The job outlook for all agricultural and food science technicians is expected to grow at a slower than average rate when compared to other professions.
Job opportunities for this field are projected to grow at approximately 3 percent through the year 2022.
This growth is attributed to the demand of food production and the efficiency needed for food production and processing.
Food safety regulations and inspections will also increase demand for these professionals.
Using a combination of science and taste testing, Winemakers are responsible for creating a variety of wines for mass production.
These individuals can be involved beginning at grape harvest up until the production and bottling of wine.
The seasonal changes throughout the year can allow these professionals to create a variety of different wines for different occasions and tastebuds.
Frequently Asked Questions
What is a winemaker?
Winemakers, also know as enologists specialize in the production of wine.
They supervise the entire process of winemaking: from grape crushing to the aging process.
Winemakers also supervise the lab technicians who sample the wine to determine when is the right time for bottling.
They are also responsible for supervising the packaging and distribution of wine.
A winemaker must know how to select the grapes and must possess knowledge about the chemistry of fermentation and the wine aging process.
A winemaker also needs a good sense of taste and smell.
Business and leadership skills are also required if you want to have your own winery or to coordinate a team of winemakers.
How much does a winemaker make?
According to the Bureau of Labor Statistics, the average weekly wage for employees working in wineries was $846 in 2016.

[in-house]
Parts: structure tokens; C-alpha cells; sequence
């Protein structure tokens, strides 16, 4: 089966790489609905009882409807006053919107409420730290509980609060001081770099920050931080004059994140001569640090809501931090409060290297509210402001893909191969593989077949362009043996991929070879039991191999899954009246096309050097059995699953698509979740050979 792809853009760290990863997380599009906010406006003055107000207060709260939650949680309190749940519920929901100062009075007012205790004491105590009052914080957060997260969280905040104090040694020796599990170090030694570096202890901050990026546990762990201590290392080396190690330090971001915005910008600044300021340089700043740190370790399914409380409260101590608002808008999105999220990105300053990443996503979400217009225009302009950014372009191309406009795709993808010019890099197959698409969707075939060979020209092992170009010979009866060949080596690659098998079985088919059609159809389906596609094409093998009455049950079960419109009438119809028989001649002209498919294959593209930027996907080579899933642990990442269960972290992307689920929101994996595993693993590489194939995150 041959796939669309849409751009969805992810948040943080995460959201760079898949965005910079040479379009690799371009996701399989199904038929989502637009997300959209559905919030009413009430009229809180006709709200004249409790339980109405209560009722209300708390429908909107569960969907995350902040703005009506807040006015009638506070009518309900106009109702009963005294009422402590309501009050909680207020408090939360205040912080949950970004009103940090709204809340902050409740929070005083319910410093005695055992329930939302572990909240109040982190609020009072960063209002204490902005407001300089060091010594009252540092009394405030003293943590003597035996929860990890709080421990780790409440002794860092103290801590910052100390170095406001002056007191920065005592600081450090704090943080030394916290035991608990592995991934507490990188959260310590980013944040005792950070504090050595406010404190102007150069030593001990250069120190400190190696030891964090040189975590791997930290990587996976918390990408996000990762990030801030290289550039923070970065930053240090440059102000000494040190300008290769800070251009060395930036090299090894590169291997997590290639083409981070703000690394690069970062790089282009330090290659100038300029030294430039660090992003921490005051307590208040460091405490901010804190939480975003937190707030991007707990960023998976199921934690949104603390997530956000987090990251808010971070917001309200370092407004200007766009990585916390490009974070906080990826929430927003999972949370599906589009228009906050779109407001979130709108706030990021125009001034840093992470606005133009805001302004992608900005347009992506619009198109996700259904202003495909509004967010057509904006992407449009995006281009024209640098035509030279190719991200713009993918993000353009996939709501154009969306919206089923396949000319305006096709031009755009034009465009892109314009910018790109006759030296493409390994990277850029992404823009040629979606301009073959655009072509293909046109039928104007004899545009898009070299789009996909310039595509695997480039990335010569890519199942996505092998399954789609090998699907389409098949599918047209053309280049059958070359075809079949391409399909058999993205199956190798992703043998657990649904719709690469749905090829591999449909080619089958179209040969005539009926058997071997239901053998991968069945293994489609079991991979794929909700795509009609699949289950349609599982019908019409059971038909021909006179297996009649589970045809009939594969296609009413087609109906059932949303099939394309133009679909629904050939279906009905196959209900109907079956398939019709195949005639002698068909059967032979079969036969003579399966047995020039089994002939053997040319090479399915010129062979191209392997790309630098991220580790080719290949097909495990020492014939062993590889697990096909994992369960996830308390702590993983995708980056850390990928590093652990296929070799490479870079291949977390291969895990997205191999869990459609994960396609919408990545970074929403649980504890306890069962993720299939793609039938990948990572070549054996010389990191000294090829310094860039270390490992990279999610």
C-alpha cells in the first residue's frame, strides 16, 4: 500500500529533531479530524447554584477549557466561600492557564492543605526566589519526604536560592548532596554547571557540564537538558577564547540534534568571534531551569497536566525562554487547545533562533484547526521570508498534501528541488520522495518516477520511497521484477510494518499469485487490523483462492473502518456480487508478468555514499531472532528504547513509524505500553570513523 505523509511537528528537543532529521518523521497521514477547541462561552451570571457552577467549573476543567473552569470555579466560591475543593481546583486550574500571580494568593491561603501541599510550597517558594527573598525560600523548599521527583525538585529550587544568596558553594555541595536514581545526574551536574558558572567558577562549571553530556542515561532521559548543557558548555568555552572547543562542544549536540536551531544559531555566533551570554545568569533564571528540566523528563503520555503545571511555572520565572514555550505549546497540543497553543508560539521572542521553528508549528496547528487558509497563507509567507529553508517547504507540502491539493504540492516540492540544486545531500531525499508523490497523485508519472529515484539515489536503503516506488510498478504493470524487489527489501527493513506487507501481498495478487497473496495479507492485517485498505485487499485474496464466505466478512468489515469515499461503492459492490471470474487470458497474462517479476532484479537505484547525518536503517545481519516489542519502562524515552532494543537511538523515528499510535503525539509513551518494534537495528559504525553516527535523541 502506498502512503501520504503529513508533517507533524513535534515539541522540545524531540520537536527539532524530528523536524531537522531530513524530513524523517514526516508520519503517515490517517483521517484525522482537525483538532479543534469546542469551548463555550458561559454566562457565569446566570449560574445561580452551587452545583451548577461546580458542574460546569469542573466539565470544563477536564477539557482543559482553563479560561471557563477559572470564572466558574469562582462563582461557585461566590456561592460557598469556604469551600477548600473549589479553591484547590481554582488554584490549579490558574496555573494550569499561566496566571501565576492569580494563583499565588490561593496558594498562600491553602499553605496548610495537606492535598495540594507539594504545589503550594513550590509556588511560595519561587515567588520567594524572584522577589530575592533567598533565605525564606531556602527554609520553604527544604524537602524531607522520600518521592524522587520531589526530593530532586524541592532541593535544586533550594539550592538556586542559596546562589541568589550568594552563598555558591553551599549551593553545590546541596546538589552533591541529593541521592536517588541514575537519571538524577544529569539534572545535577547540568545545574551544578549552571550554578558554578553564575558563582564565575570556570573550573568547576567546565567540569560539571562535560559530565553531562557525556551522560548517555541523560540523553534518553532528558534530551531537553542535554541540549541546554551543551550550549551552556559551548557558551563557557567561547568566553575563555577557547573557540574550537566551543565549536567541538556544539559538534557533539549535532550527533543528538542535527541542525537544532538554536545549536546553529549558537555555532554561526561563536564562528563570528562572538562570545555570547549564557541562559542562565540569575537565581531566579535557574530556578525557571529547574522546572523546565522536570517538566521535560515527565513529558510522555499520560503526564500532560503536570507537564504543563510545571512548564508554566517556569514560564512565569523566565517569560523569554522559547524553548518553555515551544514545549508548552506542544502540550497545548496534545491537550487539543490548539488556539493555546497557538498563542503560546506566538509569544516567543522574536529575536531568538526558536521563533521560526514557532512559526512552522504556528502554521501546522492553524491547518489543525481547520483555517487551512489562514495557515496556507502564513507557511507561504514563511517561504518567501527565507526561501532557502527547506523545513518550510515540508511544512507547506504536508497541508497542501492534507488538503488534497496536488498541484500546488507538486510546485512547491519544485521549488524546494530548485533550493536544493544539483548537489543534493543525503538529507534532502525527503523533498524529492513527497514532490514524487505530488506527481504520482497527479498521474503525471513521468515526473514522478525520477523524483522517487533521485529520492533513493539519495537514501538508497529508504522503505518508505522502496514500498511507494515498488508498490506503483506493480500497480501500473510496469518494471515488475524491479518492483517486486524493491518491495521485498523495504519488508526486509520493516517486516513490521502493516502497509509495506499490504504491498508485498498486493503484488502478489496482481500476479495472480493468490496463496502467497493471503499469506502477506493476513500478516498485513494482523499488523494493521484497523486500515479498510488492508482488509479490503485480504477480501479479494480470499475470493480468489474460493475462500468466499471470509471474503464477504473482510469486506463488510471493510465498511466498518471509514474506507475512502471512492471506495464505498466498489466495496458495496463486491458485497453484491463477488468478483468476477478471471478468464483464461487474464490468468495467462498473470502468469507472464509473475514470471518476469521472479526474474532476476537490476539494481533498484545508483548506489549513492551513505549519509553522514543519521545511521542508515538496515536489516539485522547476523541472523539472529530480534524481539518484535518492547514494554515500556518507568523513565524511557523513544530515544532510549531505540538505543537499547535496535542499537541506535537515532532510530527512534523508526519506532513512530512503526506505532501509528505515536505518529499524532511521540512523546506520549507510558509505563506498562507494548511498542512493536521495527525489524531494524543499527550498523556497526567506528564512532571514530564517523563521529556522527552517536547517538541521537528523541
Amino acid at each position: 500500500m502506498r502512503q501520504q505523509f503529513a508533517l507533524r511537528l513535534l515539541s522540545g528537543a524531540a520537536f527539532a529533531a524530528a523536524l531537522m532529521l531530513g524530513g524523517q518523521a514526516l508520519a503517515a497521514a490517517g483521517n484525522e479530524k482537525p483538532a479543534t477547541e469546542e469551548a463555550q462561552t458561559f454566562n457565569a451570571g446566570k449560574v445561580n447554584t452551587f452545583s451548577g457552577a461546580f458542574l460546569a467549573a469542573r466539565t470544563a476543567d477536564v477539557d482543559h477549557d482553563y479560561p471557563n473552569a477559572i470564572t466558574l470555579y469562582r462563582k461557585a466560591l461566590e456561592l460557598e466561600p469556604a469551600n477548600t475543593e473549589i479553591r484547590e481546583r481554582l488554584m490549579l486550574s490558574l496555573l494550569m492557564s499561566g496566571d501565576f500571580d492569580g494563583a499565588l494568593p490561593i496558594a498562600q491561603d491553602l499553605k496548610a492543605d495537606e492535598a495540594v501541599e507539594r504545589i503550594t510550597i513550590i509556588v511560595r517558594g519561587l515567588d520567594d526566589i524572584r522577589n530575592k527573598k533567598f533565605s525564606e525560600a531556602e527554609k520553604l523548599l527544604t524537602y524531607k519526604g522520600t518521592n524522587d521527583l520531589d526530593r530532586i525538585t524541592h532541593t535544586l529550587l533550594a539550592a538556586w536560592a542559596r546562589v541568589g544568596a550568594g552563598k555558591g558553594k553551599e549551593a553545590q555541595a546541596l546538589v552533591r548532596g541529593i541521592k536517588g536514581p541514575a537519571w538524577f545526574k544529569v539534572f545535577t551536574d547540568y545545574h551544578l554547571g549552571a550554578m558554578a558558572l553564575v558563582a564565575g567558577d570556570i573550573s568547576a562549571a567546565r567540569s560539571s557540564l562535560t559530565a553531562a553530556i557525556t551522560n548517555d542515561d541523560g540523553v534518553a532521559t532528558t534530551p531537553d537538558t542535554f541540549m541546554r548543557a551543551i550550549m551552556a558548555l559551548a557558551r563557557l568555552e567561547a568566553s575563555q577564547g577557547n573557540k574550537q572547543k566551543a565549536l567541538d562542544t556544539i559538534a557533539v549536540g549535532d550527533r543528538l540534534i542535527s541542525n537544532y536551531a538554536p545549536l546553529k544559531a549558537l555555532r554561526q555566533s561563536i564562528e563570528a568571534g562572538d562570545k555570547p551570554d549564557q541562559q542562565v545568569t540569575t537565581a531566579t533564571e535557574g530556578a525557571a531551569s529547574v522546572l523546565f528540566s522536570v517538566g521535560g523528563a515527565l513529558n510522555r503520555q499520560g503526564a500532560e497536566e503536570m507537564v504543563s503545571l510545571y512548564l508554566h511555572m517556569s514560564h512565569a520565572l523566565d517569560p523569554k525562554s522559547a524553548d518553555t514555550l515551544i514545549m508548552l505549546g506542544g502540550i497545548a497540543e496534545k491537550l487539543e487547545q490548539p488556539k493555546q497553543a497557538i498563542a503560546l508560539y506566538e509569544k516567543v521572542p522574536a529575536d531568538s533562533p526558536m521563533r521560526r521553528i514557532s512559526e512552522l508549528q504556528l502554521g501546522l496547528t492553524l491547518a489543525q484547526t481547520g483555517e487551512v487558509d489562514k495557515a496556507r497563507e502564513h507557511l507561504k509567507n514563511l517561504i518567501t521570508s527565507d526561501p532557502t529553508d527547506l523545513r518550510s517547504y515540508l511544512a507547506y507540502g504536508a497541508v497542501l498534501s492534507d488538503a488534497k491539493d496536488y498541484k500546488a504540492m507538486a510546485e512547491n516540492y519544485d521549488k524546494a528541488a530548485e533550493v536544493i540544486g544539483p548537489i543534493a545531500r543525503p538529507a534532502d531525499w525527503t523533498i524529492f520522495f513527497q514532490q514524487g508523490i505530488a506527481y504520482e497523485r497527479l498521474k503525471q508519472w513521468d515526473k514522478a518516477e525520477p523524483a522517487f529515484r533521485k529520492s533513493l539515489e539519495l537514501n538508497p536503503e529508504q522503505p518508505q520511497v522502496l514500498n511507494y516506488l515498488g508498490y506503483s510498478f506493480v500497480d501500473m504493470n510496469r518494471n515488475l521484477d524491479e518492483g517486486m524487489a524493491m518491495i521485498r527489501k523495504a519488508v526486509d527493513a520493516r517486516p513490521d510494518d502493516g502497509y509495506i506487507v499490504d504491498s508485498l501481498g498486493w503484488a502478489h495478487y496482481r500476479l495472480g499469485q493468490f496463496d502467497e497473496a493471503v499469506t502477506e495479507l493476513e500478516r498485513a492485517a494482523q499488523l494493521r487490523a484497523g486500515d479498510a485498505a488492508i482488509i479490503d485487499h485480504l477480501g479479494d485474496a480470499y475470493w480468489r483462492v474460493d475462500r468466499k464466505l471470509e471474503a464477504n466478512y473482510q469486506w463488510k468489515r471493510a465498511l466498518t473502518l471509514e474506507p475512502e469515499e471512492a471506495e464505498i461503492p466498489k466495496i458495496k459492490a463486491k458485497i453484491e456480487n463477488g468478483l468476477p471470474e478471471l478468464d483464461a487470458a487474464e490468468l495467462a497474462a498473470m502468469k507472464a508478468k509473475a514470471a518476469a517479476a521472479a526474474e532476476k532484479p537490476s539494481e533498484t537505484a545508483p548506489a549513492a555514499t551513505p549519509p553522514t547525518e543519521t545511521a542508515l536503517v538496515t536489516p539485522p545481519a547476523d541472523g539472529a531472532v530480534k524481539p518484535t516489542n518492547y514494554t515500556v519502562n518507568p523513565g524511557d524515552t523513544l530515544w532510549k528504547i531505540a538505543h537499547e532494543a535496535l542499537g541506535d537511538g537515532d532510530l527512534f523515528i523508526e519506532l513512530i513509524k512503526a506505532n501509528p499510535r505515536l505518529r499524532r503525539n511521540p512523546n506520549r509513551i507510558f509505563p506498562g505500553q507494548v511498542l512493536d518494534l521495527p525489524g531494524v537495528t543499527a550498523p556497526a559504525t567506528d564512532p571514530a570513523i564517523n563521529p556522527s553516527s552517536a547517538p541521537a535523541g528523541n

How much you will make per year as a winemaker depends on many factors, including your level of experience, your employer and region.
How much does it cost to become a winemaker?
Although there are no educational requirements for winemakers, a bachelor’s degree program in viticulture, enology, food science or a related field can give you the knowledge necessary to work in a winery.
The average out-of-state annual cost for a four-year bachelor’s degree program in enology is around $50,600.
Some community colleges also offer associate degrees and certificate programs in winemaking and related fields.
The Society of Wine Educators offers several certifications in this field, including a Certified Specialist of Wine certificate and a Certified Specialist of Spirits certificate.
Obtaining certification in this field can help you demonstrate your knowledge to a potential employer.
In order to obtain your certification, you will have to pass an exam that consists of 100 multiple-choice questions.
The examination fee for winemakers is around $450-$650.
What is the demand for winemakers?
According to the Bureau of Labor Statistics, employment in wineries was up 153 percent from 2001 to 2017.
The 4,300 wineries that existed in the U.S. in 2017 employed more than 64,000 people.
The number of employment opportunities for winemakers varies by region.
According to the Bureau of Labor Statistics, about 58 percent of all winery jobs in 2017 were in California.
How long does it take to become a winemaker?
Although there are no educational requirements for winemakers, a four-year bachelor’s degree program in viticulture, enology, food science or a related field can give you the knowledge necessary to work in a winery.
Associate degrees and certificate programs in winemaking and related fields are also available at some community colleges.
The Society of Wine Educators offers several certifications in this field, including a Certified Specialist of Wine certificate.
Obtaining certification in winemaking can help you demonstrate your knowledge to a potential employer.
In order to obtain your certification, you will have to pass 100 multiple-choice questions.
Before being ready to supervise the winemaking process you will need some work experience.
You can get a seasonal or temporary position in a vineyard or winery while you complete your education in order to gain some on-the-job experience.